Blacklisted Congo calls Air France for helping hand

Blacklisted Congo calls Air France for helping hand

Sub-Saharan Africa may be the most dangerous region in the world to board a flight, but statistics for aircraft crashes on the continent rarely tell the full story.

For example, in 2014, although the hull loss rate for turboprop aircraft in Africa was six times the global average, the equivalent figure for jet aircraft was zero. In fact, statistically speaking, passengers were safer aboard a jet aircraft in sub-Saharan Africa than in Europe, North America, South America, the Arab world and most of Asia.

On top of variations by aircraft type, there are also sub-regional distinctions. Experts often lament that a handful of countries bring down African safety scores. And the one country that is almost always singled out as underperforming is the Democratic Republic of Congo (DRC).

Indeed, there have been 20 aircraft crashes in the DRC since 2010, according to the Aviation Safety Network. Half were fatal, including the loss of more than 70 people when a Boeing 727 operated by Hewa Bora Airways crashed in Kisangani in 2011.

The country’s grim track record even prompted the European Union to ban all 58 DRC-based airlines from entering its airspace. Although Kinshasa opposes the EU blacklist, it acknowledges safety shortcomings and has made several efforts to tap foreign expertise.

Its latest overture – to Air France – came alongside a commitment to launch the new flag-carrier, Congo Airways.

“We were approached by the Congolese government, who asked Air France for support in setting up a new national carrier,” explains Frank Legré, Air France’s senior vice-president for Africa. “Unfortunately DRC does not have a very good track record in terms of flight safety, so we were very much willing to help.”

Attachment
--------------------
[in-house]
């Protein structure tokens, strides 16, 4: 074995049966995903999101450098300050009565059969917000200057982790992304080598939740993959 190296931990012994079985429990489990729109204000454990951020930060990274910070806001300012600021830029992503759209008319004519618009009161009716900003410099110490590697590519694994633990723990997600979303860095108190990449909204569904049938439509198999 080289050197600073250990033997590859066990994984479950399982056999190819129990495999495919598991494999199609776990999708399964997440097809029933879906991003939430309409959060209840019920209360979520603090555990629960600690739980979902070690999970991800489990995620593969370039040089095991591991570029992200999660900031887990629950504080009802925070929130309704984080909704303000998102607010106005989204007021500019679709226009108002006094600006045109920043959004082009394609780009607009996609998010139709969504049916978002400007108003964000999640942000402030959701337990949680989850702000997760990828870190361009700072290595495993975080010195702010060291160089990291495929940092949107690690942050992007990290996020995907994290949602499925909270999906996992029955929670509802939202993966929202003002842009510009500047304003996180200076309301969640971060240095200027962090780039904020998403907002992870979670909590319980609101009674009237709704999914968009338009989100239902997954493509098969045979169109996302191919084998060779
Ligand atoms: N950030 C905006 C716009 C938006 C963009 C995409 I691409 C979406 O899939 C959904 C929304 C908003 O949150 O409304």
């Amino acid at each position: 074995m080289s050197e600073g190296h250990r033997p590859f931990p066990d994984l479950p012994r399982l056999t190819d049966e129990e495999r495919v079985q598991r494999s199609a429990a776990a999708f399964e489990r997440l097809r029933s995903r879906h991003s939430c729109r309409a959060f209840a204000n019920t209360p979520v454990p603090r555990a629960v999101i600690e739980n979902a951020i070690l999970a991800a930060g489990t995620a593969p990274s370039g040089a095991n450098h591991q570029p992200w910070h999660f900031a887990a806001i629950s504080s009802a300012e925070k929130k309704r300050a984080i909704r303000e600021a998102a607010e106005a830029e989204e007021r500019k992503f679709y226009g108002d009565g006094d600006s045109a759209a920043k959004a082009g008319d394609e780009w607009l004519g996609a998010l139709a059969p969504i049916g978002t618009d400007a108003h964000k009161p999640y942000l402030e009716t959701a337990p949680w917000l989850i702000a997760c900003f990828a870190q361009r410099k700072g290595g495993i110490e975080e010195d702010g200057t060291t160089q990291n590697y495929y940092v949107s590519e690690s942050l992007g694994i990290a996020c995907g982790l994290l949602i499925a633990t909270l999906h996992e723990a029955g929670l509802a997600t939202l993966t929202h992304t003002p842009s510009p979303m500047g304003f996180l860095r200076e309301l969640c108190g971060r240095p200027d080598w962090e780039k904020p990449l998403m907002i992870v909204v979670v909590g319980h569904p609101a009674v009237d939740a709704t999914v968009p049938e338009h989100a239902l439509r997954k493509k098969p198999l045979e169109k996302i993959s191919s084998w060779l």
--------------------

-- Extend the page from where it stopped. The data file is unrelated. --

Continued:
After developing a business plan for the state-owned company last year, Air France Consulting assisted Congo Airways with sourcing aircraft and securing the necessary flight certificates. The airline will reportedly serve eight Congolese cities to begin with, before branching out to 54 domestic and overseas destinations.

Air France will not become a shareholder in Congo Airways, but hopes the partnership will strengthen its four-times-a-week service from Paris to Kinshasa, mainly by sucking up traffic from Lubumbashi, DRC’s second-largest city.

The French flag-carrier is also looking to cooperate with the Congolese government in other ways. “Setting up the new airline is one thing,” says Legré. “Another thing is [considering] how can we help the Civil Aviation Authority to abide by the ICAO [International Civil Aviation Organisation] rules, and make sure that they are slowly but surely moving off the [EU’s] security list.”

As the second-largest country in Africa, DRC desperately needs reliable, safe airlines to connect its citizens and promote economic development. The current patchwork of small, independent operators is failing by every measure. But success for Congo Airways is not a foregone conclusion. Two earlier flag-carriers – Air Zaire and Congolese Airlines – both ended in failure, and Air France will face an uphill struggle to rehabilitate Africa’s most damaged aviation sector.

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